TCS Daily


Another Supply-Side Revolution Is Needed

By Josh Hendrickson - May 1, 2007 12:00 AM

With health expenditures rising relative to GDP, most pundits and health economists believe that the U.S. health care system needs to be reformed. Those who favor reform can be separated into two groups. The first group believes that due to the insulation from premiums and the medical expenses themselves, individuals consume more health care than they would if they paid for these services out-of-pocket. Economists refer to this phenomenon as moral hazard. The second group believes that without more government intervention, those who are poor and/or sick will not be able to afford insurance. While the former is certainly important, there is little evidence to support the latter. Additionally, effective reform must also address the supply-side.

There is certainly reason to believe that moral hazard exists. While individuals may not go to the doctor simply because they have insurance, they will likely consume excess care on the margin. For example, suppose an individual goes to the emergency room for severe stomach pain. The doctor suspects that the patient may have appendicitis and administers a series of tests. After inconclusive results, the doctor tells the patient that it is unlikely that they have appendicitis, but that a CAT scan could completely rule it out. If the patient is insulated from the cost, they will surely agree to the scan regardless of the fact that it is not likely to change their diagnosis.

The problem with spending on the margin is that it often involves spending on expensive procedures that offer the patient little benefit. Arnold Kling refers to this as premium medicine.

The second group believes that the biggest problem facing the U.S. health care system is that the sick and the poor cannot afford insurance. These individuals argue that more government intervention (and possibly a single-payer system) is necessary to provide the poor and the sick insurance. However, this is simply not true. Lisa Dubay, John Holahan, and Allison Cook found that 25% of the uninsured were eligible for public coverage, but were not enrolled. They also found that an additional 20% of the uninsured live in households that could afford insurance. Similarly, Kate Bundorf and Mark Pauly estimated that, depending on the definition of affordability, 25% to 75% of the uninsured could afford insurance.

While these findings are certainly important when designing effective reform, what is missing from the debate is a discussion of supply-side reforms. In The American Economic Review in 1963, Noble Prize winning economist Kenneth Arrow tackled the idea of uncertainty and medical care. Included in the paper was a section on the unique aspect of the market for medical services. Especially prescient were Arrow's thoughts on the supply-side.

The supply-side is riddled with inefficiencies. For example, the supply of doctors is restricted by licensing and medical school enrollments. Physicians also often act to exclude substitutes such as physician assistants and nurse practitioners. What's more, doctors effectively act as a collective monopoly because of the lack of price competition within their ranks. These restrictions on supply lead to higher prices for patients and higher incomes for doctors. This is especially inefficient considering that patients often lack price information until they receive their statement of benefits in the mail. Although the insurance system was quite different in 1963, many of the inefficiencies of the market are consistent with what is seen today.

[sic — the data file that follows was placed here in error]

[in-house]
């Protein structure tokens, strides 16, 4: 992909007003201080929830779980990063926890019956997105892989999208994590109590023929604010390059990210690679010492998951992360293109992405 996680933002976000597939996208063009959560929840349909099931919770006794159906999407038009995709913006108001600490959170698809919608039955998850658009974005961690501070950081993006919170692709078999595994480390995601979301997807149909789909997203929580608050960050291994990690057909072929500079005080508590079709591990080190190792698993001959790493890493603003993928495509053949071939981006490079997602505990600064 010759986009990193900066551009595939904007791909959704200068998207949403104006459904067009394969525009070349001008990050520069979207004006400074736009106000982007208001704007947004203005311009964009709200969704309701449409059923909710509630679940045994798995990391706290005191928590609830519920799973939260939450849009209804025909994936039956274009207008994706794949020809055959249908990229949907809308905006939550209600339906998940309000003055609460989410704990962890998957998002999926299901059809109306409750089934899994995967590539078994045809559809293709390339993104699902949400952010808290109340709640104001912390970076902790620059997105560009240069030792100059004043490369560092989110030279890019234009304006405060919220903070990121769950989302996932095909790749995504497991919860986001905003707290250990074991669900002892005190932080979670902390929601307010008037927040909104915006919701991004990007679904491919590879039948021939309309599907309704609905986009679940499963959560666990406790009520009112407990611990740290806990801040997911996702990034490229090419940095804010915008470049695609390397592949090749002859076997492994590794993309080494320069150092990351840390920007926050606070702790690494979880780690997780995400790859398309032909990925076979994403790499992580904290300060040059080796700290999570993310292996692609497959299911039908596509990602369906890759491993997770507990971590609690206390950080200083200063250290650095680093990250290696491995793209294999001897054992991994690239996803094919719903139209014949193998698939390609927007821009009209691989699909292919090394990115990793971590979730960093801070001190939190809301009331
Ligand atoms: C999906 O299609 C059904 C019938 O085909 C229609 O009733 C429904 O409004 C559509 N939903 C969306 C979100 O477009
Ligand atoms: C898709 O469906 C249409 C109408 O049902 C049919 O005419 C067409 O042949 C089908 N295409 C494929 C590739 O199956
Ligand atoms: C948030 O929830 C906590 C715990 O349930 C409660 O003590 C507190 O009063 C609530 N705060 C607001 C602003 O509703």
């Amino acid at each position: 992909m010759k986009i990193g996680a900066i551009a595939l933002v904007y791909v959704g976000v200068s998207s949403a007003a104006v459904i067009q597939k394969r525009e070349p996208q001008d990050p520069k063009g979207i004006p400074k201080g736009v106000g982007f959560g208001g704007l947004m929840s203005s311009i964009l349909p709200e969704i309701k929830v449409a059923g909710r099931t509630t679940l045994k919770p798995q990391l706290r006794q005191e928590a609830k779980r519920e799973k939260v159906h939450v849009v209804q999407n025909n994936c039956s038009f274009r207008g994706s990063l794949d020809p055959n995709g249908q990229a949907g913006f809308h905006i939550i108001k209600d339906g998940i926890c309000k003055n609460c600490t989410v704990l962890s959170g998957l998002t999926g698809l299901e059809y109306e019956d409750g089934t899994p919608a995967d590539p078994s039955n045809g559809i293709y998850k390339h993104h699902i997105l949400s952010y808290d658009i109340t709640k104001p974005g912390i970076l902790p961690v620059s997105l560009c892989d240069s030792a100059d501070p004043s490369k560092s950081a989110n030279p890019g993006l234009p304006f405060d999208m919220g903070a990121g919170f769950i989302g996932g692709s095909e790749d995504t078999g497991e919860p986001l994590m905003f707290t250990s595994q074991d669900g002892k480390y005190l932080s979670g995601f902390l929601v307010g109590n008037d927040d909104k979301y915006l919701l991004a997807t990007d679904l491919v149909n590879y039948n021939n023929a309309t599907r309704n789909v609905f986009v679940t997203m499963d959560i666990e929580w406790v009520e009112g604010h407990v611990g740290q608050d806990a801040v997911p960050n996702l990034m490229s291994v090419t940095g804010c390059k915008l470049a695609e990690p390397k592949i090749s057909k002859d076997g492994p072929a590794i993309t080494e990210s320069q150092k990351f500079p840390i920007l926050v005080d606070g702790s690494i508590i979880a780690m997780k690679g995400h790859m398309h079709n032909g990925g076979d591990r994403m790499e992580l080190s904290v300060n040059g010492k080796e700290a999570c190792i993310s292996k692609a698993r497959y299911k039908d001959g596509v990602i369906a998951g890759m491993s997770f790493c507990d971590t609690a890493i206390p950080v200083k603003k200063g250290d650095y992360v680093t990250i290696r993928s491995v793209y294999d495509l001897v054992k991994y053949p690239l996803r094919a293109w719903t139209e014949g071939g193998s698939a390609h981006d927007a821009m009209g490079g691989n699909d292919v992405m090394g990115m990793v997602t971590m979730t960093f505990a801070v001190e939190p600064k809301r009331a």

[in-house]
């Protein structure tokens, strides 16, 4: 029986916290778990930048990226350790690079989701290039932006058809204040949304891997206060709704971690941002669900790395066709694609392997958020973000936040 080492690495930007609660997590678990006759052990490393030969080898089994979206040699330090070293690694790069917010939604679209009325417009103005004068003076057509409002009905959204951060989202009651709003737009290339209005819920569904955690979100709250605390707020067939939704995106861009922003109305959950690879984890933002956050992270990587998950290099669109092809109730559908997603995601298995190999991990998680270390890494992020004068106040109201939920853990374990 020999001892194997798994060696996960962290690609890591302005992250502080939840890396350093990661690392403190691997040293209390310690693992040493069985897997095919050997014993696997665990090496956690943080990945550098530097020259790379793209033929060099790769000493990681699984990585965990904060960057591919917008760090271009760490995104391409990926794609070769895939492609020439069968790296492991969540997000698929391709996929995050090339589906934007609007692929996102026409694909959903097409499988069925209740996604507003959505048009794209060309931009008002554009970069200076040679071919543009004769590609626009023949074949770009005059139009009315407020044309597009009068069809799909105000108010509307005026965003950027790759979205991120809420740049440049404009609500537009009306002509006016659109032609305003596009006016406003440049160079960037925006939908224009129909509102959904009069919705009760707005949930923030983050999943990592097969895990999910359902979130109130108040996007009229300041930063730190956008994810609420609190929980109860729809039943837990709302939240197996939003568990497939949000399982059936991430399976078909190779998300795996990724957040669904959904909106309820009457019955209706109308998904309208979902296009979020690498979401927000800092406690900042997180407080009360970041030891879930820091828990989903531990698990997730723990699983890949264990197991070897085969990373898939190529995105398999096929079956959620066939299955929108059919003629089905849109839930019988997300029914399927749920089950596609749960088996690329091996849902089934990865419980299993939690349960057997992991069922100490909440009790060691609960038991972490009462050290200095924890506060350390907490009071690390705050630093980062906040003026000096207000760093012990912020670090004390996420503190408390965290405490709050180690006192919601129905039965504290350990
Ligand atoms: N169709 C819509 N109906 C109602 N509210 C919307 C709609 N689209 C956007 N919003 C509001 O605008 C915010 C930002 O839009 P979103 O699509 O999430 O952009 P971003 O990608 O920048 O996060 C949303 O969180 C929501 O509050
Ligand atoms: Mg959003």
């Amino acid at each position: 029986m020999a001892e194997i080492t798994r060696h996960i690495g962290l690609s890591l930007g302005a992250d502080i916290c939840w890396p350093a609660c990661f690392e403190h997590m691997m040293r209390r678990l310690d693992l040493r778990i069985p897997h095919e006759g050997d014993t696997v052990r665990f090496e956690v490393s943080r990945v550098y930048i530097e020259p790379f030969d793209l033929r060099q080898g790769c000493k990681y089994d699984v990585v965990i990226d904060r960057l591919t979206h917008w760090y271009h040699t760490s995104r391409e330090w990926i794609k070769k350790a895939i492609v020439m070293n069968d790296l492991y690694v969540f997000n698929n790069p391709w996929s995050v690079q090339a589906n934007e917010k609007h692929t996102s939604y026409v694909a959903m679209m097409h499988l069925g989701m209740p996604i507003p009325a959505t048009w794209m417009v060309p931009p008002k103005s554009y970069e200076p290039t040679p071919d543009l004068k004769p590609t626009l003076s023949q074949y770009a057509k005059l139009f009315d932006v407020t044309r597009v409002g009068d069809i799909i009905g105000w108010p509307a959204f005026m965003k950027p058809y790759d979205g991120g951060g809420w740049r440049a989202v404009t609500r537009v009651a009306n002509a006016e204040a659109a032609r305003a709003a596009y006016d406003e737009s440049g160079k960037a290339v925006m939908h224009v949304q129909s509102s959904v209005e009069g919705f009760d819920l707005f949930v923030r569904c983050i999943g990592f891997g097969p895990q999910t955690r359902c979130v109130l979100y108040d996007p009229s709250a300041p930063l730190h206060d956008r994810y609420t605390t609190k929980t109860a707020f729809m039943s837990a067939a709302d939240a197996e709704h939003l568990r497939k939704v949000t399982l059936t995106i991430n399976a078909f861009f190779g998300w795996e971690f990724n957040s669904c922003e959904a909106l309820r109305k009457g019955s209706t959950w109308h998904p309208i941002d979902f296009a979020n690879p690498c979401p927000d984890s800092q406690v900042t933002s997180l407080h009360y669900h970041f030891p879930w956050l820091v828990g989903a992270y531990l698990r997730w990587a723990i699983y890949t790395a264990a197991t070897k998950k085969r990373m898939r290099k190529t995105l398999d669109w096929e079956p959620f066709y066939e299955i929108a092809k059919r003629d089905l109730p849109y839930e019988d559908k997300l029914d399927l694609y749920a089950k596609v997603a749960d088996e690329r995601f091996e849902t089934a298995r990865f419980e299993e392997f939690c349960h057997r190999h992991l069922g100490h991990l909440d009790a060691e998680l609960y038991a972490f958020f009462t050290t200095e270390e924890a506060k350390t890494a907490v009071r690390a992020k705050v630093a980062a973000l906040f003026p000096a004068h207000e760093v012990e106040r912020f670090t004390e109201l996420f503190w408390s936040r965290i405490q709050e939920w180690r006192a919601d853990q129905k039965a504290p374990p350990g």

Arrow's article also studied insurance and, using a mathematical model, stated that the ideal form was full coverage above some deductible. He also stated that if insurers were risk averse, which undoubtedly they are, they would also require a co-payment above the deductible.

While some may condemn Arrow's theory as outdated, they would be erroneous to do so. Requiring consumers to pay a deductible would give individuals the incentive to obtain pricing information and would thus cause doctors to be more forthright with their billing methods. Additionally, a market with consumers who no longer lack price information will begin switching to physicians that they perceive as offering better quality service and thus may induce some level of price competition among doctors. This type of policy is consistent with that advocated by demand-side reformers.

Unfortunately, the battle for price competition will also require additional reform. On the supply-side, economist Robin Hanson suggests "replacing doctors with cheaper alternatives." This is quite possibly the best way to induce price competition without reducing the patients' quality of treatment. Hanson justifies this by highlighting a study in the Journal of the American Medical Association that finds that there is no difference in health status among patients receiving care from a nurse practitioner and a physician. Along the same lines, it may also be prudent to re-examine the licensing restrictions on physicians and the medical school admissions policies.

So as policymakers take a step back and design some type of reform, they should keep in mind the lessons learned from Arnold Kling, Kenneth Arrow, and Robin Hanson. The United States health care system does not need a major overhaul. The system merely needs to reduce inefficiencies and realign incentives on the demand-side and the supply-side.

Josh Hendrickson teaches economics at Wayne State University. He also maintains the blog entitled, "The Everyday Economist".


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40 Comments